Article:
40 percent of Pacesetters are working to significantly improve
security in their existing mobile applications, compared to
only 10 percent of Dabblers.
Experiments frequently,
developing IT skills before
business need emerges
Proactively develops IT skills
to meet anticipated future
business needs
So, how are Pacesetters staying this far ahead? Do they get
some sort of head start? As it turns out, they do. Rather than
wait until there’s business demand for new IT skills, Pacesetters
start building skills ahead of time – just in case (see Figure 6).
Pacesetters are nine times more likely to experiment with
technologies that don’t yet have a clear business application,
and twice as likely to proactively develop skills to meet
anticipated needs.
Mobile technology
Mobile application “store”
for employees
Cloud computing
Hybrid cloud
Community cloud
Social business
Enterprise social networking
Social technologies for
innovation management
(e.g., crowd-sourcing)
Location-based technologies
Tools for creating communities
Figure 6: Pacesetters are much more experimental and proactive in developing skills and are forging into newer technology spaces more rapidly than peers.
IBM Center for Applied Insights
Out ahead:
Driving top-line results through analytical insight
With boutiques in airports and high-end shopping districts
across nearly 90 countries, L’OCCITANE en Provence is an
international retailer of body, face and home products. To
capture the attention of its customers without overwhelming
their email in-boxes, the retailer set out to deliver highly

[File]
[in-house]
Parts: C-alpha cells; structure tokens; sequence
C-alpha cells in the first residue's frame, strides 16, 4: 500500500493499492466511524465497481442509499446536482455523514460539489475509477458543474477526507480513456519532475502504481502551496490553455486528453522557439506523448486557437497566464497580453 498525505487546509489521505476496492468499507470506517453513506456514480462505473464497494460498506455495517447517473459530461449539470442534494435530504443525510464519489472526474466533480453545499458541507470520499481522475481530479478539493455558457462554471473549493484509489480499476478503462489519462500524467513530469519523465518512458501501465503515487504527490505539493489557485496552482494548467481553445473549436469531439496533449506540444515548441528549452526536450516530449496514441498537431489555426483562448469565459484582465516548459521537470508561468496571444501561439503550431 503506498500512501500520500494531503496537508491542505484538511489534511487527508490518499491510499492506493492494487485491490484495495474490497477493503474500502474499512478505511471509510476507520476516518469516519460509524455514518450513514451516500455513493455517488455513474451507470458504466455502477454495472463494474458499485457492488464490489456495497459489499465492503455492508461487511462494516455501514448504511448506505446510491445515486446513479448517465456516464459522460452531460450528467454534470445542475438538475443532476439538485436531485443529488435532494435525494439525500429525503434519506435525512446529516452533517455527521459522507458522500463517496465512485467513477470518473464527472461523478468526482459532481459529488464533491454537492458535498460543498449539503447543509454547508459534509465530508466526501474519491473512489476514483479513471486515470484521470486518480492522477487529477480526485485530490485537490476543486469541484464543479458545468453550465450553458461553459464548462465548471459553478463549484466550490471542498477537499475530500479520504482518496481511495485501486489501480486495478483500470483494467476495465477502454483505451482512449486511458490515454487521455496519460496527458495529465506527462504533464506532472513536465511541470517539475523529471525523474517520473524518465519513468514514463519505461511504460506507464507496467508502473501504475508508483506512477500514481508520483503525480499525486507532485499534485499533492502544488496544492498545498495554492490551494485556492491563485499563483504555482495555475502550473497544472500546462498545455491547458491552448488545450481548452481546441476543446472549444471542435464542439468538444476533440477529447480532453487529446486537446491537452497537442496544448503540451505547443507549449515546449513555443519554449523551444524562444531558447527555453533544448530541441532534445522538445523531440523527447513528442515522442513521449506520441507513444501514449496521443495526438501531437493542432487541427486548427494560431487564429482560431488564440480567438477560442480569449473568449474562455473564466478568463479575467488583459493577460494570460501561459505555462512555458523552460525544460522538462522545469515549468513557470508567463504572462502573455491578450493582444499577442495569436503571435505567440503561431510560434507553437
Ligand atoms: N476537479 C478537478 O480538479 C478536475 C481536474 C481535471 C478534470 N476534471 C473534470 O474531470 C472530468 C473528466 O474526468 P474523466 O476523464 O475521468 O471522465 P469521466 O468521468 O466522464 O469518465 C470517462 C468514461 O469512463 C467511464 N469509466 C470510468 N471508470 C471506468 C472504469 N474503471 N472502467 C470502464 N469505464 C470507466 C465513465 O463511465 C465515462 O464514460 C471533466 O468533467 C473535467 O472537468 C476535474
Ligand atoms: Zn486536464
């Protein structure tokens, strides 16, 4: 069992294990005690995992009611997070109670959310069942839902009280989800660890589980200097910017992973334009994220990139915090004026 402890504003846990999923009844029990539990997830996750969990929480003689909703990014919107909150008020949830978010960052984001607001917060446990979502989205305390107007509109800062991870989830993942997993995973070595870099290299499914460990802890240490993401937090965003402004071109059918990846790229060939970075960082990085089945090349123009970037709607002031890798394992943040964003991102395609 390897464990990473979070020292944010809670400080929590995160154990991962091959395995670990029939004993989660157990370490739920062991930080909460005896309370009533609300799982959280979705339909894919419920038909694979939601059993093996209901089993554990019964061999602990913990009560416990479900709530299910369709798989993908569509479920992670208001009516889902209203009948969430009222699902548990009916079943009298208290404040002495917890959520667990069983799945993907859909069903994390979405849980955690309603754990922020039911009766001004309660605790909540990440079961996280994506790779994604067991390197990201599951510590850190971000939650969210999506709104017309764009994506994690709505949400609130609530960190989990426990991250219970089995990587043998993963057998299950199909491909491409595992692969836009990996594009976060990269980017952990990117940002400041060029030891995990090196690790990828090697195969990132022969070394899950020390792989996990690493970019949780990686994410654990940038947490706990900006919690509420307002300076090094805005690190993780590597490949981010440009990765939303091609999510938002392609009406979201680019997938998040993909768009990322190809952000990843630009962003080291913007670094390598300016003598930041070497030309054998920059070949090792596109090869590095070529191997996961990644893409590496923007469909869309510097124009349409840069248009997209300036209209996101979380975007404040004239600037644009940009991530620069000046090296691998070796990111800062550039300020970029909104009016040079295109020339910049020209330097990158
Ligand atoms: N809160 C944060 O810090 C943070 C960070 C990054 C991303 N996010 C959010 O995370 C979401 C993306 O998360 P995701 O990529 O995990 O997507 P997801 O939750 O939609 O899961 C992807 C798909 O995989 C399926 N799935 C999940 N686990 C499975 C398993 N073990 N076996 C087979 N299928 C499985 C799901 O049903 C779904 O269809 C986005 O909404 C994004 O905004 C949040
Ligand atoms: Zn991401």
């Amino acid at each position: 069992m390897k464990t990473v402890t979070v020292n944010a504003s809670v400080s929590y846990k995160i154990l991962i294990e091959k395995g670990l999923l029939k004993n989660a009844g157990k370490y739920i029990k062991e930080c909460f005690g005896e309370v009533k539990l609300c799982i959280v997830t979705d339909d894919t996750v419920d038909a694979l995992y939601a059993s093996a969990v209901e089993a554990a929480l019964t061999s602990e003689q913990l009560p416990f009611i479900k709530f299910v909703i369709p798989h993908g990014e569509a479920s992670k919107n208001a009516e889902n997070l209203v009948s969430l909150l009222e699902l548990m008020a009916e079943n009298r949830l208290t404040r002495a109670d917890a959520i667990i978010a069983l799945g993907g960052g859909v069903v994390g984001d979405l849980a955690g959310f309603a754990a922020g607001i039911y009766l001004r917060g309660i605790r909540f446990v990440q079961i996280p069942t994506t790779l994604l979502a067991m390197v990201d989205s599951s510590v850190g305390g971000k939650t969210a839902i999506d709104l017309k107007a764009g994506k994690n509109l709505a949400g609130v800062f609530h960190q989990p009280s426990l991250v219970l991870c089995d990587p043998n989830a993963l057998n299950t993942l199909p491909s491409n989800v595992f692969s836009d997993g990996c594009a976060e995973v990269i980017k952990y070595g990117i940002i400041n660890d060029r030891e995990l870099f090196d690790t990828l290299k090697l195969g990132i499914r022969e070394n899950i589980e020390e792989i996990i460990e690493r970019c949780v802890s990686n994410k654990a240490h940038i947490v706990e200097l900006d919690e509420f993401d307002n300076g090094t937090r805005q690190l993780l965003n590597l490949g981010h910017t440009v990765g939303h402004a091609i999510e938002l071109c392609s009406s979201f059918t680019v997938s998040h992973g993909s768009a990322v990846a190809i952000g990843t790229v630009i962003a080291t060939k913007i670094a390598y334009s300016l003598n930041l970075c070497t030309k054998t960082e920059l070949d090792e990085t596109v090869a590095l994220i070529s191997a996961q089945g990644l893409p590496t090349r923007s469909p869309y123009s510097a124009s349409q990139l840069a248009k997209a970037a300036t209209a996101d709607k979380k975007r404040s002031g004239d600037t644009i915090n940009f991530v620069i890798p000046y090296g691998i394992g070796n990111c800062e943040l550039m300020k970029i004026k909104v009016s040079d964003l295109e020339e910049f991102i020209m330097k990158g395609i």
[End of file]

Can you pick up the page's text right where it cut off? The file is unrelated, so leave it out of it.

personalized messages using the power of analytics.9
Through a cloud-delivered analytics solution, L’OCCITANE
captures and analyzes customer behavioral data, compiles
it with customer-submitted profile data and continually
optimizes segmentation information. This allows the company to email promotional offers to target segments that
have specific product affinities. Equally important, the solution produces segmentation results quickly, allowing the
retailer to rapidly test new offers and respond to changing
market conditions.
Delivering more relevant offers has radically improved
campaign results, helping L’OCCITANE boost online revenue
by nearly 2,500 percent and conversion to sale by almost
1,700 percent. With guesswork now replaced by fact-based
insights, the company is better equipped to offer customers
what they really want.
Where Pacesetters are headed next
Similar to the overall sample, more than 75 percent of
Pacesetters are increasing investments in mobile and cloud
computing over the next two years. Unlike most Dabblers,
however, they’re betting heavily on business analytics and
social business; two to three times as many Pacesetters are
raising those investments by 10 percent or more.
Pacesetters’ top skills development objectives over the next
two years in each area include:
Mobile – Advancing mobile application
skills faster than Dabblers
Seventy percent of Pacesetters are building